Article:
The way your headphones sound can make or break your listening experience.
To pick the right device, you have to know which tuning suits you best.
For that, it’ll help to know how headphones are tuned.
Keep reading to discover:
- 7 amazing facts about headphone tuning.
- 9 popular brands that tune their signature sounds.
- The different types of drivers and headphone plugs that affect tuning.
- And a lot more…
How are headphones tuned?
Headphones are tuned based on a combination of multiple factors. Such as drivers, Bluetooth codecs, earpad size, and plug types. Additionally, manufacturers tune their products to maintain brand identity, which contributes to how differently headphones are tuned.
Tuned headphones – 7 surprising facts
#1:Drivers in headphones are important
Headphone drivers produce the sound you hear.
They’re like small speakers inside your headphones.
In wired products, the drivers change music into analog electric signals.
And they turn these signals into radio waves in wireless devices.
There are 6 kinds of drivers.
I won’t get into the details of each 1.
Because a medium-length book won’t be enough to cover them.
But I’ve listed the 6 driver types below for your information:
- Piezoelectric driver.
- Planar magnetic driver.
- Balanced armature driver.
- Electrostatic or electret driver.
- Dynamic driver or moving coil.
- Magnetostriction driver or bone conduction.
What’s important to know is that each type has a different way to produce sound.
And their strengths and weaknesses affect headphone tuning.
Among them, dynamic drivers are the most popular.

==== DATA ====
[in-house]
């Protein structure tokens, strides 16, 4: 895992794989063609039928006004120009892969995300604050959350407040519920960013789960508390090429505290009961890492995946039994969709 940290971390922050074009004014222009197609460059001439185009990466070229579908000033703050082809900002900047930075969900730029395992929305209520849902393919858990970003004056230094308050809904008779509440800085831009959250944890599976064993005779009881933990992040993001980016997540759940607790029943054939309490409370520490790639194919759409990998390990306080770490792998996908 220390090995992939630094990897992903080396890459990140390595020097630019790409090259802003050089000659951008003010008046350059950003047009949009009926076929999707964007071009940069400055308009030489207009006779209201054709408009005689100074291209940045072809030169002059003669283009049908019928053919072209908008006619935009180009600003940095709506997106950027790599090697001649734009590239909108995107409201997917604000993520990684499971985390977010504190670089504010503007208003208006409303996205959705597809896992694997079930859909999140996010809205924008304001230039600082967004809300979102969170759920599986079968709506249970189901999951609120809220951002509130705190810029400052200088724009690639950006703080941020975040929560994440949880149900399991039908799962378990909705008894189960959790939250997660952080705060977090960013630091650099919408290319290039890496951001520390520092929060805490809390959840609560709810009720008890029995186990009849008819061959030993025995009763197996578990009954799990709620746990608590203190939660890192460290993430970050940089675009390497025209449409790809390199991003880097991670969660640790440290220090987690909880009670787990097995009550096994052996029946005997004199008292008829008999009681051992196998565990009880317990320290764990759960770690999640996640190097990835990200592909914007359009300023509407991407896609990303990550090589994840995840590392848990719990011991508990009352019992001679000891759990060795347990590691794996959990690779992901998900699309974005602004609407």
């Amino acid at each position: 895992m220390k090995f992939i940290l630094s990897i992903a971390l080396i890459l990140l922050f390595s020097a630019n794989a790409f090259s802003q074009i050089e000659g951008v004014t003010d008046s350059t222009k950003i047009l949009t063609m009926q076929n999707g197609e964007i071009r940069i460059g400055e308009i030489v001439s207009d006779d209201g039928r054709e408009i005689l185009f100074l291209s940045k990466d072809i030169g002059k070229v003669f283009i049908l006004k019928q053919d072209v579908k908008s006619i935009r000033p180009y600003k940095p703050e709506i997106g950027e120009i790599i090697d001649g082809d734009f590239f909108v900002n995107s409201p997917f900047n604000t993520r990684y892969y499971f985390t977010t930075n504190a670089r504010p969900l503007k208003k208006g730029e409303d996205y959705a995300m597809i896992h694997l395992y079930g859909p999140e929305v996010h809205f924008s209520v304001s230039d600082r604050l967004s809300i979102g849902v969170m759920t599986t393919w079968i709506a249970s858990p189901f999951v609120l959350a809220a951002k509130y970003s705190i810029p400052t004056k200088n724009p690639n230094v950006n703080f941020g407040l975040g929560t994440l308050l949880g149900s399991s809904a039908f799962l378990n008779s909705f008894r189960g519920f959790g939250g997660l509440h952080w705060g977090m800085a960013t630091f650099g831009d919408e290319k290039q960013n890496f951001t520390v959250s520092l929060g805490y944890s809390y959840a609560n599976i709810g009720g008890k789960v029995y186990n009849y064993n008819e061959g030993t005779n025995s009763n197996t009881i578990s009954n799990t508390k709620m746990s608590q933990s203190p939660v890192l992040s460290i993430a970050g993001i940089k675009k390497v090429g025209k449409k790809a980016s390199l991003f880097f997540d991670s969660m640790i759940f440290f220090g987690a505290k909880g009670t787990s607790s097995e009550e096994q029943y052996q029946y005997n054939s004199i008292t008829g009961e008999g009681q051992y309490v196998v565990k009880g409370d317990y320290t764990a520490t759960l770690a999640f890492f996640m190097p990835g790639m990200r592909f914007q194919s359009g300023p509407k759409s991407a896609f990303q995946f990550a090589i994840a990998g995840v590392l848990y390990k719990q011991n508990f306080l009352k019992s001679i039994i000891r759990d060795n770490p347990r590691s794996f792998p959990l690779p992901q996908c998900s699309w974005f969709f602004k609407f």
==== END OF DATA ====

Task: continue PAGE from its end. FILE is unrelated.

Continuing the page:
The main reason is that making them is cheap.
That’s because they don’t need a lot of energy to work.
Meanwhile, electrostatic drivers are the most expensive.
They’re found in luxury IEMs (In-Ear Monitors) and aren’t very common.
#2: Bluetooth headphones are tuned by codecs
Wired versus Bluetooth has always been a thing.
Many say that Bluetooth headphones have a weaker sound.
While that could be true, Bluetooth has improved a lot over the years.
Which you can see in their software programs called codecs.
Those are channels where sound travels from your phone to your Bluetooth device.
Today, there are a total of 7 codecs.
Plus another which is owned by Samsung.
And each of them fits a different audio requirement.
Which means they’re used to tune a headphone to its specific purpose.
That’s why some Bluetooth headphones are better for gaming.
While others are better for listening to music.
Recommended reading: Do Wireless Headphones Last Longer Than Wired? 5 Scenarios
#3: Tuning depends on your headphone design
There are two common types of headphone design.
The first 1 is closed-back, and the other is open-back.
Today, most headphones are closed-back.
And it does close you off from your surroundings.
Like a wall.
So noise can’t enter the headphones.
And music can’t get out.
To compare, open-back headphones don’t create a wall.
It’s like having a picnic outside with a sound system near you.
With this design, you can hear the world around you.
And the people nearby can hear the music you’re listening to.
Manufacturers have to consider the design before tuning their products.
Open-back headphones would need more adjustments.
In particular, stronger values on some frequencies.
#4: Headphone plugs matter
Let’s consider 3 Ds for a moment:
These 3 things affect the way you grasp sound.
Which allows you to know if the sound is more to your left or right.
Also, if the source of the sound is near or far away.
This is possible with a TRRRS plug.
Which is one of the 4 common types of headphone plugs.
Those are the connectors that you put into the headphone jack.
Note: T stands for Tip, R stands for the Ring around the plug, and S stands for Sleeve.
Here are the 4 types:
- TS – 2 conductors.